From Fiji Times Online (28 February 2011)
Seven tonnes of dalo bound for Tuvalu
by Samisoni Nabilivalu
The ship was supposed to leave for Rotuma on Tuesday but has been experiencing engine problems and was still at the wharf as of 5:10pm on Friday.
Seven tonnes of dalo from Rotuma is expected to be shipped to Tuvalu - the culmination of two years of hard work by the government and the Rotuma Council.
Close to 177 farmers on the island have registered and are part of the initiative by the Ministry of Agriculture.
The initiative involves farmers meeting harvest quotas and being monitored by the ministry's officers so that a continuous supply of dalo was available for export.
The move is bound to stir up an interest in local farmers who have yet to join with the island's council confirming that talks were also underway with Kiribati.
A council member revealed that the Prime Minister's office played an important part in pushing the trade deal through.
He said that despite shipping issues and other problems which had hindered the progress of the deal, islanders were looking forward to the ship's historic trip to Tuvalu.
He also went on say that a plant on the island which is on the verge of completion would soon allow Rotuma to also process and export its oranges and watermelons which are locally renowned.
Attempts to contact farmers on the island via mobile phone proved difficult as the current network provider covers only one half of the island.
From Alan Howard in Honolulu (16 February 2011)
Rotumans were well represented at the recent meeting of the Association for Social Anthropology in Oceania (ASAO), which was held in Honolulu from the 8-12 February. Among those in attendance were Ofa Dewes from Auckland; Victor Narsimalu from Provo, Utah; Vilsoni Hereniko from Suva; and Hiagi Wesley, from Laie, Hawai'i.
Ofa, who works at the School of Population Health at the University of Auckland, participated in a session on "Obesity and Health in the Pacific." Her contribution was acknowledged by the organizers as "outstanding." Victor participated in a session on "Tā-Vā (Time-Space), The Polynesian Theory of Reality," while Vilsoni and Hiagi participated in a session concerned with "Collaborative Research and Training: Cultural Heritage, Local Development, and Pacific Alternatives."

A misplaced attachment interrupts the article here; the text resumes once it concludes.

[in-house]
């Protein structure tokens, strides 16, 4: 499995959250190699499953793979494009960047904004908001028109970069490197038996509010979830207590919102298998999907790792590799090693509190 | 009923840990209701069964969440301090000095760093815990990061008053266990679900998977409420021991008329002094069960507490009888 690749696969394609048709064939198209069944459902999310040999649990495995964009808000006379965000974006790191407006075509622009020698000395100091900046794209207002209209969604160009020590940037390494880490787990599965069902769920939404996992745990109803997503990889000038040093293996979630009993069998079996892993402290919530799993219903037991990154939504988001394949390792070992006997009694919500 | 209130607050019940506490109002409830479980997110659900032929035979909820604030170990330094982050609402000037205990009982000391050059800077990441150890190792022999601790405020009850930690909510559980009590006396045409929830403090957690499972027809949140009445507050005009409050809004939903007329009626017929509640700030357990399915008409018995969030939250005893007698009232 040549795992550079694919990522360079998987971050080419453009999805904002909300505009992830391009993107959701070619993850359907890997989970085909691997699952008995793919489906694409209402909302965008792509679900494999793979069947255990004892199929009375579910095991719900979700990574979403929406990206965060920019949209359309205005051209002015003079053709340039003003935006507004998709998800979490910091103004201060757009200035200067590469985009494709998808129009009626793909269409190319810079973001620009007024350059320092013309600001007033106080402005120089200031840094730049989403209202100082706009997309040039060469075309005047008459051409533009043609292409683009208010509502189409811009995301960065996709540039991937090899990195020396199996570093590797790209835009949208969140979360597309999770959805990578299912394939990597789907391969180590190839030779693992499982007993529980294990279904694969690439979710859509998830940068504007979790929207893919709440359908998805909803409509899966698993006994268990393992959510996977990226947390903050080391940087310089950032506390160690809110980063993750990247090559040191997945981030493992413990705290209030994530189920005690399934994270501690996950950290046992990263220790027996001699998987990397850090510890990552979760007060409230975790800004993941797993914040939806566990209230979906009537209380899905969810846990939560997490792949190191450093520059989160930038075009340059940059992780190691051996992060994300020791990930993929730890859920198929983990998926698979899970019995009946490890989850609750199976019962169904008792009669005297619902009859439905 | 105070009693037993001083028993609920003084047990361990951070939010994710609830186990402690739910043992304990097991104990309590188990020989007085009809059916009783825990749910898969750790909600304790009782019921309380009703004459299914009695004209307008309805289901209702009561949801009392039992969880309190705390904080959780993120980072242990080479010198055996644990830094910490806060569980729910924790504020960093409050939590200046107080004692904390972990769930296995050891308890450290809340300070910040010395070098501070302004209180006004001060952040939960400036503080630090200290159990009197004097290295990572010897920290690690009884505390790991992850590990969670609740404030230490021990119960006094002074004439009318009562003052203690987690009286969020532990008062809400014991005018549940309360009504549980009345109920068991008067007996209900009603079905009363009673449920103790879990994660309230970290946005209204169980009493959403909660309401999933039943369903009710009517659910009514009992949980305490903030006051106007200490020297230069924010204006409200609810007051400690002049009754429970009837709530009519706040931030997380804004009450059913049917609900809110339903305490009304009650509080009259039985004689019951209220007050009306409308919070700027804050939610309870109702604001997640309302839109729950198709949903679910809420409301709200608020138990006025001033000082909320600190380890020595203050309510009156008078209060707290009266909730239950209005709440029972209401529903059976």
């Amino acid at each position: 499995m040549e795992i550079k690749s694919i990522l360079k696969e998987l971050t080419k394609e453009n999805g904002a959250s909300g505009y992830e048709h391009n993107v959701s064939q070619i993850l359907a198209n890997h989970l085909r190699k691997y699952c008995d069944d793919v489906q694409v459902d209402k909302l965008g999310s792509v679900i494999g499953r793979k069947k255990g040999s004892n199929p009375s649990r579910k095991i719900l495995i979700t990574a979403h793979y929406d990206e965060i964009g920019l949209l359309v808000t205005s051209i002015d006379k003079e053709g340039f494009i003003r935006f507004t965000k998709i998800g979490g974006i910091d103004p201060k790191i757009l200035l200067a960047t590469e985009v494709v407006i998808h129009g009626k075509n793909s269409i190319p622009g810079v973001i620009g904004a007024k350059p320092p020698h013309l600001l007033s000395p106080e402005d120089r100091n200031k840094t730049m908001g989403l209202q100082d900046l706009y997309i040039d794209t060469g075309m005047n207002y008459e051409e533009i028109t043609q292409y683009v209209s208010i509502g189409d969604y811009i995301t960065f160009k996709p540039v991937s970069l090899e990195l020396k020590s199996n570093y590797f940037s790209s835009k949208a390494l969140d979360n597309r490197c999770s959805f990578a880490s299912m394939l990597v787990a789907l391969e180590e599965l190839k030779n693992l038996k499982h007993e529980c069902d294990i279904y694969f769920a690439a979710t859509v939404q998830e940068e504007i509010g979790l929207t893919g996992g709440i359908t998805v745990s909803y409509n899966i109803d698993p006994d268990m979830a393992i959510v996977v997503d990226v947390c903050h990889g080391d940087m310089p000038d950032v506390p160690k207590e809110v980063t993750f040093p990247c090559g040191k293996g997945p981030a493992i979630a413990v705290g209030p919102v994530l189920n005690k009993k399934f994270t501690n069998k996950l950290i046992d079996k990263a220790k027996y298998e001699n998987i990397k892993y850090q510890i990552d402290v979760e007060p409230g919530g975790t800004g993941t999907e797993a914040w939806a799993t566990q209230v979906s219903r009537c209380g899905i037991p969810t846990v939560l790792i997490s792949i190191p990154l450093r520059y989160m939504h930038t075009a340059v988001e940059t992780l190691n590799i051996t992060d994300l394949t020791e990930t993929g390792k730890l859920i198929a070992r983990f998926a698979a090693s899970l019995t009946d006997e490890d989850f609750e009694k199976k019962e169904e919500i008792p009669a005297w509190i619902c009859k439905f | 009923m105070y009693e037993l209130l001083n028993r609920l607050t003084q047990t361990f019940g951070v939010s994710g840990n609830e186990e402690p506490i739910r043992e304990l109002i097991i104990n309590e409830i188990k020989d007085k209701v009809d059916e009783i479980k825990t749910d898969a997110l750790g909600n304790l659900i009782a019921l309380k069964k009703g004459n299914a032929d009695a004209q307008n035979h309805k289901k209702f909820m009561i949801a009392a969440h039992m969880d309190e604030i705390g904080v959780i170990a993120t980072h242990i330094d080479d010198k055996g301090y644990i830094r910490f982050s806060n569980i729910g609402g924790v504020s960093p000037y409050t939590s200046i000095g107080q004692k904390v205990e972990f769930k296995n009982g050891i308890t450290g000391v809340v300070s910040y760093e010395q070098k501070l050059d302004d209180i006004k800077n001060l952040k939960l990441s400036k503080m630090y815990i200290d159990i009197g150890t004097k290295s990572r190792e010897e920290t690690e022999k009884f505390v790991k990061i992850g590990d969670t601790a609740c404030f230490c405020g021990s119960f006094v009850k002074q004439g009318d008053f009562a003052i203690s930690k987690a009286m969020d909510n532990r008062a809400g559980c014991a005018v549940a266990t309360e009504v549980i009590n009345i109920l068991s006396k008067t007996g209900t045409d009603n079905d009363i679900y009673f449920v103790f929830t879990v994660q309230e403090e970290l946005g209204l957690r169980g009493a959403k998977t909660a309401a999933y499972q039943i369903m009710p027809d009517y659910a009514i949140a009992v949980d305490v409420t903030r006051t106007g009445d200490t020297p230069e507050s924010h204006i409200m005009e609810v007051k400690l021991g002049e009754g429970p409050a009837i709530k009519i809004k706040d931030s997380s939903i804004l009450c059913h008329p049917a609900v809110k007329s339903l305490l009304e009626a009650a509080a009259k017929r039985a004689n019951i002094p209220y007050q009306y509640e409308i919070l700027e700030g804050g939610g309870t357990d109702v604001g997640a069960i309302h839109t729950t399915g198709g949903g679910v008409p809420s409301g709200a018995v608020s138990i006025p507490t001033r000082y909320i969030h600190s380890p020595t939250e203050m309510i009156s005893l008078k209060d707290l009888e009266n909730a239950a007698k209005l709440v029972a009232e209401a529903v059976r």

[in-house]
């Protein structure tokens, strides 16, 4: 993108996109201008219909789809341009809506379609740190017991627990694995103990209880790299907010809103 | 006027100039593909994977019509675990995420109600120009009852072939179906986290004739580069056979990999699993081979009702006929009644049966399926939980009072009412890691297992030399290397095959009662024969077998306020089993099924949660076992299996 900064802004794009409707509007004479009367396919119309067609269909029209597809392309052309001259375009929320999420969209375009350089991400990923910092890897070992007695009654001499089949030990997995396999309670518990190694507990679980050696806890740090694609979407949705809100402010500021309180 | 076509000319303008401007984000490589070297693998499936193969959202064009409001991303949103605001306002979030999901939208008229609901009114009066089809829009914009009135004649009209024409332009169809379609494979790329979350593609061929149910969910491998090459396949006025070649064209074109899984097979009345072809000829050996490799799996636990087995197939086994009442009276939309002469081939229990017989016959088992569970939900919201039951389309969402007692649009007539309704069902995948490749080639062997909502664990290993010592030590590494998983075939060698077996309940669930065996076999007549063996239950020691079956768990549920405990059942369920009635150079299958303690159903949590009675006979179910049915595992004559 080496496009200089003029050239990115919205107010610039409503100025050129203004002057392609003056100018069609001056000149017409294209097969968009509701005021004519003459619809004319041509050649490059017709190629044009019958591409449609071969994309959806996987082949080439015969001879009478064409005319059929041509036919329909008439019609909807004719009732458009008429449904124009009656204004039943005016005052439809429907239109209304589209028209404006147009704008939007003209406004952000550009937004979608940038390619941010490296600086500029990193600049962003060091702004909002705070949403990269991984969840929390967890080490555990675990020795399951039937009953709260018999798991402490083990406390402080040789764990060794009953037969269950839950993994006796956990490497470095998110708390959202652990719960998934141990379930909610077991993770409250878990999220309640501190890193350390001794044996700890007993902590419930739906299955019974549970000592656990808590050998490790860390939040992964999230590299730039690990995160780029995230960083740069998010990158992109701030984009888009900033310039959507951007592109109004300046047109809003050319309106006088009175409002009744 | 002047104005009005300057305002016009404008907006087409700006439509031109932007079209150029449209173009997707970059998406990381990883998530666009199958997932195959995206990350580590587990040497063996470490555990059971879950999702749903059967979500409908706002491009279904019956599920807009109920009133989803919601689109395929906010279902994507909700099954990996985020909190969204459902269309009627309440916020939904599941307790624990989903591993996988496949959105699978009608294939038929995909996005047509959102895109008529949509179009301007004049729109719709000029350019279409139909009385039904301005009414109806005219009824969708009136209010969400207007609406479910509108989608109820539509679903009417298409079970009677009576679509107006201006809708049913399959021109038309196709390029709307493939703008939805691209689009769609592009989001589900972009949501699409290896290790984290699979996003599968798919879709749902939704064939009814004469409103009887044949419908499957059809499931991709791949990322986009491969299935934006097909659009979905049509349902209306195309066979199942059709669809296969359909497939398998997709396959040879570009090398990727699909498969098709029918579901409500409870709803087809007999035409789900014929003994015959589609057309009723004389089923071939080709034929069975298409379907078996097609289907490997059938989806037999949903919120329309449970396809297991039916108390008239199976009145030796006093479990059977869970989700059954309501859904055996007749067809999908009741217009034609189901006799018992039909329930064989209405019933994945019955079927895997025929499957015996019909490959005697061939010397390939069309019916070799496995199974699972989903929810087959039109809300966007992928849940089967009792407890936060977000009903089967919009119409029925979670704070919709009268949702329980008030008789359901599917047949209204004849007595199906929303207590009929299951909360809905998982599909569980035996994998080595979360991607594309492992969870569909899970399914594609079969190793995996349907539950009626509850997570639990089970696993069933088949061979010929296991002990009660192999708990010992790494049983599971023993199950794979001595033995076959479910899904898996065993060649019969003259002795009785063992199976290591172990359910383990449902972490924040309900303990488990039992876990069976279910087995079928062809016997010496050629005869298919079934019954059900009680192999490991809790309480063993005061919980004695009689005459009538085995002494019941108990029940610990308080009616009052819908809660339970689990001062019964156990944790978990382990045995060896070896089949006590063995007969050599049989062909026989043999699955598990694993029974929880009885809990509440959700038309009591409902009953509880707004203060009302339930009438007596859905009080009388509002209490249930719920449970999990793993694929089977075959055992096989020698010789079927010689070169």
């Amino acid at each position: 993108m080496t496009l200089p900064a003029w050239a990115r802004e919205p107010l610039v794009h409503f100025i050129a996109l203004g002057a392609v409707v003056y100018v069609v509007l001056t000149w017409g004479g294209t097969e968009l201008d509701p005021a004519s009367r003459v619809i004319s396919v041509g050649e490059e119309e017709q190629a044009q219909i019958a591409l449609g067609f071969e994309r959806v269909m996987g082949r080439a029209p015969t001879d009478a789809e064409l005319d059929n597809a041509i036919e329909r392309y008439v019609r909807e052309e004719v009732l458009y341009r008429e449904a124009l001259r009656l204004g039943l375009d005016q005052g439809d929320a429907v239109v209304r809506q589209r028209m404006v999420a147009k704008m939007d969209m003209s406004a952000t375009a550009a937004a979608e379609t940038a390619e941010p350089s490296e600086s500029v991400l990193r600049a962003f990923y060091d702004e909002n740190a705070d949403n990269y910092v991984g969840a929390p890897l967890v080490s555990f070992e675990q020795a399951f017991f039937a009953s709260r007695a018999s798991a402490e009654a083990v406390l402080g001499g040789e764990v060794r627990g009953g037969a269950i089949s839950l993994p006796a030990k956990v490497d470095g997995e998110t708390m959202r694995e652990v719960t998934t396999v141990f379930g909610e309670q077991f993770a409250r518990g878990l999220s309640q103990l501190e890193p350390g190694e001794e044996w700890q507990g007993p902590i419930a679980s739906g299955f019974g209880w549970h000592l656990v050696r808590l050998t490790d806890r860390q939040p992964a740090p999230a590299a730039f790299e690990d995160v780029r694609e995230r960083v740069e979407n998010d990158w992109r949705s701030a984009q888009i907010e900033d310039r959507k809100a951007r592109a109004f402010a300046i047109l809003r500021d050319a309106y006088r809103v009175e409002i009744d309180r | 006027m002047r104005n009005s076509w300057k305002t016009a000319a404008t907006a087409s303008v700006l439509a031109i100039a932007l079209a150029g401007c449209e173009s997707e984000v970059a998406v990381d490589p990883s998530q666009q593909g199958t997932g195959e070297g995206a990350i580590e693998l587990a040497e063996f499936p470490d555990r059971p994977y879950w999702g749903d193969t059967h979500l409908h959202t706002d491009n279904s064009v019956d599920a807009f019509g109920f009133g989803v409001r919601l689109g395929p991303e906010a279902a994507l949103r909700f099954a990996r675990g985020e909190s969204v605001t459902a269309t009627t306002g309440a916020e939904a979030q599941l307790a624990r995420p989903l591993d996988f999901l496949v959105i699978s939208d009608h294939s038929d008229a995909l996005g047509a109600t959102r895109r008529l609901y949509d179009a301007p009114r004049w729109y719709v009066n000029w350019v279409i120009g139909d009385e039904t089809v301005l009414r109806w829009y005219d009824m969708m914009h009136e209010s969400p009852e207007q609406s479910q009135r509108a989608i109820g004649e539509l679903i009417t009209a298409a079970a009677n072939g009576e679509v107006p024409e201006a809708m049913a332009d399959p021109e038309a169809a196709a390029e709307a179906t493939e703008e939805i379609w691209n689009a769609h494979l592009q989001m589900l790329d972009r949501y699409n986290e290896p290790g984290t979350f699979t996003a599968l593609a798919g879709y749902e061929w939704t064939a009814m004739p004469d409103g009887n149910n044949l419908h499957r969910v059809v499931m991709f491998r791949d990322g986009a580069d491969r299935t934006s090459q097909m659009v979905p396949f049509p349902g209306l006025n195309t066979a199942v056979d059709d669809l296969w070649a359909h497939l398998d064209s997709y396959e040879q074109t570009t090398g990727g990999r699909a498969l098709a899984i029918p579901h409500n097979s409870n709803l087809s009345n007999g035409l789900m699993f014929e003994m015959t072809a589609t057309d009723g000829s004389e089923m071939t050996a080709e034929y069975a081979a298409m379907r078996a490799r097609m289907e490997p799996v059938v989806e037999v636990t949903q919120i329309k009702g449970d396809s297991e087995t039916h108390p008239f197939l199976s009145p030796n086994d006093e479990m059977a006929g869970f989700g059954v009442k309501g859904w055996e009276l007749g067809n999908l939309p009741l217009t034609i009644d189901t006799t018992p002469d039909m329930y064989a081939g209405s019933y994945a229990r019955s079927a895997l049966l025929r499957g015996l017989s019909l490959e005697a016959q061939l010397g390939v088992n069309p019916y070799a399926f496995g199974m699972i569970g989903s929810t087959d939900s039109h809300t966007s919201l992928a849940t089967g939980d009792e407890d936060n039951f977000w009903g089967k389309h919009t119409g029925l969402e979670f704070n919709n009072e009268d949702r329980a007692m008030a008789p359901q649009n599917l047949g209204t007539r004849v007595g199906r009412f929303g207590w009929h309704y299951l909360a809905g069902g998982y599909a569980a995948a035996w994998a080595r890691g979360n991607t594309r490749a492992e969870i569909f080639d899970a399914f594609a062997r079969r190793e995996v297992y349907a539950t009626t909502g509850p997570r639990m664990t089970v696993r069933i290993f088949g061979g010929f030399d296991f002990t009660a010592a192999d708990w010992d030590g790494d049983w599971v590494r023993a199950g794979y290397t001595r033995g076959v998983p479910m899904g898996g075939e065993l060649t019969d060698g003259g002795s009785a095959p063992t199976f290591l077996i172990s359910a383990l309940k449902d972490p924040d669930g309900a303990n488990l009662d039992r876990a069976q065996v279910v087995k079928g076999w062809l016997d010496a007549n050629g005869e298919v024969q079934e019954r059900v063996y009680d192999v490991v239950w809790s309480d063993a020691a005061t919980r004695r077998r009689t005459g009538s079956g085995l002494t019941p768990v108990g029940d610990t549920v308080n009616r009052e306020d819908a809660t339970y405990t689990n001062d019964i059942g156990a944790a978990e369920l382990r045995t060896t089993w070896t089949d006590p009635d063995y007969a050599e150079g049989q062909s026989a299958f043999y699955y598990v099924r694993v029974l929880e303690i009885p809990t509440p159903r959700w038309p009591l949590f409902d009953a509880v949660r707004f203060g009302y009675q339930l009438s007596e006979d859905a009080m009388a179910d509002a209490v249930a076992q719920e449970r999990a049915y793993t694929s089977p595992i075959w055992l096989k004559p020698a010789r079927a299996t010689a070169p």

This kind of representation by outstanding Rotuman scholars is extremely gratifying. Vilsoni and Hiagi are well established scholars who head two of the most important Pacific Studies institutes in the world (Vilsoni at USP in Suva, Hiagi at Brigham Young University, Hawai'i), while Ofa and Victor are emerging scholars with a bright future ahead of them.
From Fiji Times Online (5 February 2011)
Pacific Sun justifies airfares
by Avinesh Gopal
His comments were made in response to concerns raised by a Suva resident on the exorbitant fares charged by the airline for a one way trip to Rotuma from the Nadi International Airport.
Mr Samson said economies of scale, aircraft type and the size of the market were key determinants for the fares charged.
He said there was no comparison between domestic fares and fares offered by Pacific Sun's sister airline, Air Pacific.
The resident, Verson Tavana, the managing director of Agrotec Pacific, said he paid $610.80 for a one way ticket to Rotuma for his father, Taio Vaurasi.
Mr Tavana said his father was booked to fly to Rotuma at 6:45am on January 28 but he could not go because the flight was cancelled because of a cyclone warning.
He said the airline offered to refund the airfare but he refused saying the cyclone warning was for Wallis and Futuna.
Mr Tavana said despite the exorbitant airfare to Rotuma, the airline did not provide refreshments.
In response to the queries, Mr Samson said the airline's once-a-week service to Rotuma came under the Government's air franchise scheme.
"This means our flights are subsidised by Fiji's taxpayers without which Pacific Sun would not be able to sell tickets to Rotuma under the current price," he said.
"Travellers to Vanuabalavu, Lakeba and Cicia enjoy the same Government subsidy."
Mr Samson said the airline apologised to its customers for the cancellation of the flight to Rotuma last week.
"With a depression located near Wallis and Futuna to the north-northeast of the Fiji group and moving in a south westerly direction, any flight to Rotuma on the day ran the risk of being exposed to lightening and thunderstorms associated with the depression," he said.
"Our pilots took the decision that flying to Rotuma on the day would be too risky for our crew and passengers."
Mr Samson said the airline was not able to offer refreshments to passengers on the Rotuma flight because of the type of aircraft it used.
"There is no room for inflight cabin service in our small twin otter planes," he said.
Mr Samson said once the runway on the island was upgraded and lengthened, they would be able to fly the bigger ATR 42-500 aircraft with enough room to offer refreshments.